Negribreen, a tidewater glacier located in mid-eastern Svalbard, began accelerating rapidly during spring/summer 2016. Ice horizontal velocities have reached above 30 meters per day making it one of the fastest flowing glaciers on the archipelago. The last surge is thought to have occurred in the 1930s, but due to a very long quiescent phase, prior investigations of this glacier have been limited. As Negribreen is part of one of the largest glacier systems in Svalbard, investigating its current surge event will provide important information on surge behavior within the region. Here, we demonstrate the surge development and propagation using a time series of digital elevation models from various sources (ca. 1970-2018) and surface velocities from the newly available Global Land and Ice Thickness Velocity Extraction from Landsat 8 (GoLIVE) dataset. Preliminary analysis of changes in surface elevation and velocity shows similarities to other Arctic surging glaciers with rapid acceleration of the terminus leading to slight advance and draw down further up-glacier. Finally, we demonstrate the feasibility of using dense time series of data derived from optical sensors to study rapid glacier changes in the High Arctic.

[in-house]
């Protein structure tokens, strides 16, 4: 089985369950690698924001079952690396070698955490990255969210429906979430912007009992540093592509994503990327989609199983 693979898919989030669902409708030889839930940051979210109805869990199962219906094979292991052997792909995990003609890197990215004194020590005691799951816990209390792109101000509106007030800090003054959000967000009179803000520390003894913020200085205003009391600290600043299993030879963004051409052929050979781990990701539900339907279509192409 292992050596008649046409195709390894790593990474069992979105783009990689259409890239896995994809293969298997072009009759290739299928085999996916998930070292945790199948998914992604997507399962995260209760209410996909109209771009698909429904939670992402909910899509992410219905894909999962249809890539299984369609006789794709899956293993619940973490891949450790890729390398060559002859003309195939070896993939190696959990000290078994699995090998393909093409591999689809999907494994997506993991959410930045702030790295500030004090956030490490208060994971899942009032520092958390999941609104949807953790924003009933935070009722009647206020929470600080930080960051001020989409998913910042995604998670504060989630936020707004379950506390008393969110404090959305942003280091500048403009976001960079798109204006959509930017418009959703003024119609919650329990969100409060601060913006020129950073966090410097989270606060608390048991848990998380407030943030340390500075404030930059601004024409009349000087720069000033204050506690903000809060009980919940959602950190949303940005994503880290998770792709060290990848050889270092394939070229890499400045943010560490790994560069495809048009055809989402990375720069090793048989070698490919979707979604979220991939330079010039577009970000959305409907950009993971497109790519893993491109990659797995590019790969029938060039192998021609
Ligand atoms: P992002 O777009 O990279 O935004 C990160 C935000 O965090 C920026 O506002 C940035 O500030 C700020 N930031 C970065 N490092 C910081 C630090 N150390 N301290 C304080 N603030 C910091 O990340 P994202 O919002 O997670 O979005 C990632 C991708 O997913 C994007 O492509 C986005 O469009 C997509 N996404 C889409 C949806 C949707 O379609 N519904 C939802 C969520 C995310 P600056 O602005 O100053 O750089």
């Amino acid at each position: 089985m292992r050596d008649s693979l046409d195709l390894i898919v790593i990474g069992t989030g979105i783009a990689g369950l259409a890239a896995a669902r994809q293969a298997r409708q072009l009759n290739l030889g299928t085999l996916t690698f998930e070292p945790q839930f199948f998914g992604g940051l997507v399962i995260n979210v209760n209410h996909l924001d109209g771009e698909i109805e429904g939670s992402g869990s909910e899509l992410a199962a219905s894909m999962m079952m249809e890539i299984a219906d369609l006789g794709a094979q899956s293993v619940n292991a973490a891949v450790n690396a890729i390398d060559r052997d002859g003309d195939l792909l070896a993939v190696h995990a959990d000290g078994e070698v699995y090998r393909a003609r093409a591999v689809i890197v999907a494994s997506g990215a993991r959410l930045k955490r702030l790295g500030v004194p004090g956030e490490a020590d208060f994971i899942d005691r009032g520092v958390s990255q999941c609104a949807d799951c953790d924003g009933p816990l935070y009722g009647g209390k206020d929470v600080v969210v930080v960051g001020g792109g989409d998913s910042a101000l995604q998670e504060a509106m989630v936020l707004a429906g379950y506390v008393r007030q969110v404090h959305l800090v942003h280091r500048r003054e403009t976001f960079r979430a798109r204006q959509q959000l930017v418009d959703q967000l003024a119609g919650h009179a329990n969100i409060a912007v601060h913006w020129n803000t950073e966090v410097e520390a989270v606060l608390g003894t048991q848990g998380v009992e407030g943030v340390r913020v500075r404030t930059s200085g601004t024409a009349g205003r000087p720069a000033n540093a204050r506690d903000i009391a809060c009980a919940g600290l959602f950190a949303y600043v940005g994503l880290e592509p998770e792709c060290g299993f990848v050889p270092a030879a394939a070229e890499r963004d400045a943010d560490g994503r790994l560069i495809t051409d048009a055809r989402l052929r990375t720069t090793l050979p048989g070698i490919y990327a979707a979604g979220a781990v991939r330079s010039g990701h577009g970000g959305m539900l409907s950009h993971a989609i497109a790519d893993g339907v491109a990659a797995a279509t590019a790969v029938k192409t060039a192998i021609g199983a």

|Publication status||Published (in print/issue) - 9 Jul 2019|
|Event||27th IUGG General Assembly - Montreal, Canada|
Duration: 8 Jul 2019 → 18 Jul 2019
|Conference||27th IUGG General Assembly|
|Period||8/07/19 → 18/07/19|